Firing A Second Gun May Put Her In Jail

Many people have been watching this interesting trial in Queens where a woman named Barbara Sheehan, a school secretary, is on trial accused of murdering her husband, Raymond Sheehan. She claimed to have suffered years of abuse and beatings from him, claims that were backed up by her family in the supporting testimony. The family sat on the defense side of the room. On the other side sat her late husband’s twin brother, arms folded, convinced she was telling a big lie just to get herself off. [expand]

Here’s what she said happened on that fateful morning. She had been the victim of a particularly bad beating the night before. So now she told him she was leaving him. There were two loaded guns in the bedroom—her husband was a retired policeman—and she grabbed one and told her husband she was taking it with her to protect herself (from him?), at which point, he grabbed the other gun, pointed it at her and said he’d goddamn kill her. Then, she testified, apparently feeling he had made his point, he set his gun down—it’s not clear where he set it—and he went into the bathroom to shave. From this moment on, Ms. Sheehan testified, she was convinced she was never going to get out of this bedroom alive unless she did something. So she snuck up on him in the bathroom and fired all six shots into him with her pistol. He fell to the ground. After that, she got the other gun from where he’d left it and fired another six shots at him. He lay there, half shaven, the water running, dead. She called the police. And that is how the police found things when they arrived.

The case went to the jury. Would she be convicted of Second Degree Murder? She’d gone after him while terrified at what he had said, but nine hours after a beating. The law says if a person feels that another person is about to kill him (or her), a person has the right to kill first and not be found guilty of murder. If that is not the case, a jury is duty bound to bring back a guilty verdict.

The jury, which consisted of nine women and three men, deliberated.

Last Wednesday morning, after a long weekend with people on both sides of this discussing the matter in the jury room and nobody budging, the forewoman passed a note out telling the judge they were hopelessly deadlocked. The judge told them to try to work it out for another 24 hours. Keep at it. Talk began to circulate that this was going to be a hung jury.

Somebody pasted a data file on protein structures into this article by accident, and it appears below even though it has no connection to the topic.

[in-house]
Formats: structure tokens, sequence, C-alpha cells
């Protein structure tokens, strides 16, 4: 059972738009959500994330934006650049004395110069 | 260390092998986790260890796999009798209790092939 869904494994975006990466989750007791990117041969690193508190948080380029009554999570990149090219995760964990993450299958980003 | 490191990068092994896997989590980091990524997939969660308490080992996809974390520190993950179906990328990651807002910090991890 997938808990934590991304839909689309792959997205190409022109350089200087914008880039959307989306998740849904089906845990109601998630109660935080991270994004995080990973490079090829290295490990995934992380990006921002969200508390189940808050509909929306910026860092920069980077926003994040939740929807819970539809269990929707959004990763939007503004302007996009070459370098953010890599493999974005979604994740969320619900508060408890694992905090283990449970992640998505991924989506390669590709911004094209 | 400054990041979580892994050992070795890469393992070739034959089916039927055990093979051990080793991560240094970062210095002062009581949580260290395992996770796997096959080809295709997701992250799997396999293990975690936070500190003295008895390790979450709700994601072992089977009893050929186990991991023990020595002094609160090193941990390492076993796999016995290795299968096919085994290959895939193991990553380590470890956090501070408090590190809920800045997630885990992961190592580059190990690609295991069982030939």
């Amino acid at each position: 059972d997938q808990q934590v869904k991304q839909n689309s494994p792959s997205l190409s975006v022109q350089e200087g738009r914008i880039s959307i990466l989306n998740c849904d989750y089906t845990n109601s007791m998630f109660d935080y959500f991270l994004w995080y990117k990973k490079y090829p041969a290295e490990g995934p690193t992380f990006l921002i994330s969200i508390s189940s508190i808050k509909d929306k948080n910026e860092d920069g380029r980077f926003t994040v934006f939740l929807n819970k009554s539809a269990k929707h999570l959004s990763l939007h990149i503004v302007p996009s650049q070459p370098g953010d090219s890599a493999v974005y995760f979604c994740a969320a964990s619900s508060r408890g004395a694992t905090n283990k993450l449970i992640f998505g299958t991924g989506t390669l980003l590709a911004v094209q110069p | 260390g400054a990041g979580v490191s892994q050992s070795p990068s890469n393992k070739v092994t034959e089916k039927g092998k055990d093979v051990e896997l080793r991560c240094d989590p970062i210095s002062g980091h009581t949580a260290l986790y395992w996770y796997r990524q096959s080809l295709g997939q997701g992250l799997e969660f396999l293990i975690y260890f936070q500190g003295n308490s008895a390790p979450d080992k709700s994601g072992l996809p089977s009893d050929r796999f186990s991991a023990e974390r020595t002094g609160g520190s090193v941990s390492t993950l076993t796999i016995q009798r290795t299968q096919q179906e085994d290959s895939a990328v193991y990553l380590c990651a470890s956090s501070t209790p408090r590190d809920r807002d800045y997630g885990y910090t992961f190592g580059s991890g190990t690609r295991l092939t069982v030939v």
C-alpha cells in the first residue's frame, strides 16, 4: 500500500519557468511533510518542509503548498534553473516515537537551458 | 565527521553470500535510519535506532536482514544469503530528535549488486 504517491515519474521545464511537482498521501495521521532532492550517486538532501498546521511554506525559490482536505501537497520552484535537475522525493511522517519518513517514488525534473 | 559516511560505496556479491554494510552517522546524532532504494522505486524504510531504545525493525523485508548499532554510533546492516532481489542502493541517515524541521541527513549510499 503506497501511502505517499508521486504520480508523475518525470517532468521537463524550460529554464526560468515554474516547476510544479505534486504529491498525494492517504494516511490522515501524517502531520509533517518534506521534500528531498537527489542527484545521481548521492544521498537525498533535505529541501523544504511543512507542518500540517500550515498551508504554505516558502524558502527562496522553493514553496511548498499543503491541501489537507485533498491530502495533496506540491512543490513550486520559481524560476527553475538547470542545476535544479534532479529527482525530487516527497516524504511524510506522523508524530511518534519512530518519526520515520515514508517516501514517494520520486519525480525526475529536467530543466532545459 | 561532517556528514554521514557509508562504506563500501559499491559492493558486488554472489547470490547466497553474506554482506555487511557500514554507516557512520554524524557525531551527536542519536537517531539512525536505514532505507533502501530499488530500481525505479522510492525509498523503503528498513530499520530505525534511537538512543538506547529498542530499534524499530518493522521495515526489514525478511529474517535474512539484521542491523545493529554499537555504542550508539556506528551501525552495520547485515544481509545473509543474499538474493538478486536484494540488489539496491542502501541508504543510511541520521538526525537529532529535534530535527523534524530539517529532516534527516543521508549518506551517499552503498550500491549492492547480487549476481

On Thursday morning, to everyone’s surprise, the jury announced they had a verdict. She was pronounced Not Guilty of Second Degree Murder. But she was convicted of a lesser charge—illegal possession of a gun, which could put her away for three and a half to 15 years.

Actually, she was found NOT guilty of illegally possessing the first gun she fired. She was only found guilty of illegally possessing the second gun.

Jury forewoman, Barbara Fleisher, spoke to the media outside the jury room and explained this. She said the family’s account of chronic and vicious abuse had rung true.

“We believed she was justified with all the things she went through over the years,” she told The New York Times. Fleisher had no problem with the first murder weapon she used, but said that the jury decided to find Sheehan guilty of possessing the second weapon, since she had shot her husband with that second gun even after he no longer posed a danger to her.

There’s been a lot of blogging about this. What if, when he went into the bathroom to shave, he left his gun on a dresser by the bathroom door so as not to get it wet in the bathroom? What if when she sauntered over with the first gun, she picked that second gun up off the dresser and then as a two gun gunslinger, sauntered into the bathroom and let him have it with both guns blazing away at the same time at point blank range, until finally, he fell dead in that hail of bullets? Eleven of the twelve bullets were found in him, by the way. The twelfth missed.

Would one of those guns be considered a “second gun?” If so, which one? And if not, well, she would have been convicted of nothing and would not have to face a minimum of three and a half years in prison.

On such trivial things does the fate of all of us sometimes hinge.

Ms. Sheehan returned to the courtroom on Wednesday for sentencing, after we went to press.

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